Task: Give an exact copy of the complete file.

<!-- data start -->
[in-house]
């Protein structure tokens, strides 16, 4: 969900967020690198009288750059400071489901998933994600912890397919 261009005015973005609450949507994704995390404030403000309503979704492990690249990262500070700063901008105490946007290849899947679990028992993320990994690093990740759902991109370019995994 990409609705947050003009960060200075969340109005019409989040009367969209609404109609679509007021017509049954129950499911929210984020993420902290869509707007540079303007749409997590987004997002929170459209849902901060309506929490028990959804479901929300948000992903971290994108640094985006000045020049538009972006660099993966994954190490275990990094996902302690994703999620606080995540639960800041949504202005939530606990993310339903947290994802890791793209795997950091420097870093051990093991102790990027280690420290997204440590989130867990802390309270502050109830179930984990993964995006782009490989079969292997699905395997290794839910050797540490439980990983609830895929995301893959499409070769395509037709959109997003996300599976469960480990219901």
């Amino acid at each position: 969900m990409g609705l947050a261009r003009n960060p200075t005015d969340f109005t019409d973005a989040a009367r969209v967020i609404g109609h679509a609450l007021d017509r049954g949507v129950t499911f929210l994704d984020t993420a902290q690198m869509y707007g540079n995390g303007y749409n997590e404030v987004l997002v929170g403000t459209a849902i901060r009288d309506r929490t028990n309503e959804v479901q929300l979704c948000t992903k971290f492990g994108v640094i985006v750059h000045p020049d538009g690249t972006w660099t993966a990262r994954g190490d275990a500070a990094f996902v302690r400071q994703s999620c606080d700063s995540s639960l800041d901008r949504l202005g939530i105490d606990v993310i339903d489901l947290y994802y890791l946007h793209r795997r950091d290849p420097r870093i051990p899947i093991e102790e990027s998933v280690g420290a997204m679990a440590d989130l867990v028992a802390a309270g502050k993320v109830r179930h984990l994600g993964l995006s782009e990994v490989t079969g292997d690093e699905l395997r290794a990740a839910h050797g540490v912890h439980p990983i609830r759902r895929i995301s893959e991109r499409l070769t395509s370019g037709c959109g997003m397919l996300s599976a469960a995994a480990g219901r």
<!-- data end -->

[in-house]
């Protein structure tokens, strides 16, 4: 969900967020690198009288750059400071489901998933994600912890397919 261009005015973005609450949507994704995390404030403000309503979704492990690249990262500070700063901008105490946007290849899947679990028992993320990994690093990740759902991109370019995994 990409609705947050003009960060200075969340109005019409989040009367969209609404109609679509007021017509049954129950499911929210984020993420902290869509707007540079303007749409997590987004997002929170459209849902901060309506929490028990959804479901929300948000992903971290994108640094985006000045020049538009972006660099993966994954190490275990990094996902302690994703999620606080995540639960800041949504202005939530606990993310339903947290994802890791793209795997950091420097870093051990093991102790990027280690420290997204440590989130867990802390309270502050109830179930984990993964995006782009490989079969292997699905395997290794839910050797540490439980990983609830895929995301893959499409070769395509037709959109997003996300599976469960480990219901």
């Amino acid at each position: 969900m990409g609705l947050a261009r003009n960060p200075t005015d969340f109005t019409d973005a989040a009367r969209v967020i609404g109609h679509a609450l007021d017509r049954g949507v129950t499911f929210l994704d984020t993420a902290q690198m869509y707007g540079n995390g303007y749409n997590e404030v987004l997002v929170g403000t459209a849902i901060r009288d309506r929490t028990n309503e959804v479901q929300l979704c948000t992903k971290f492990g994108v640094i985006v750059h000045p020049d538009g690249t972006w660099t993966a990262r994954g190490d275990a500070a990094f996902v302690r400071q994703s999620c606080d700063s995540s639960l800041d901008r949504l202005g939530i105490d606990v993310i339903d489901l947290y994802y890791l946007h793209r795997r950091d290849p420097r870093i051990p899947i093991e102790e990027s998933v280690g420290a997204m679990a440590d989130l867990v028992a802390a309270g502050k993320v109830r179930h984990l994600g993964l995006s782009e990994v490989t079969g292997d690093e699905l395997r290794a990740a839910h050797g540490v912890h439980p990983i609830r759902r895929i995301s893959e991109r499409l070769t395509s370019g037709c959109g997003m397919l996300s599976a469960a995994a480990g219901r």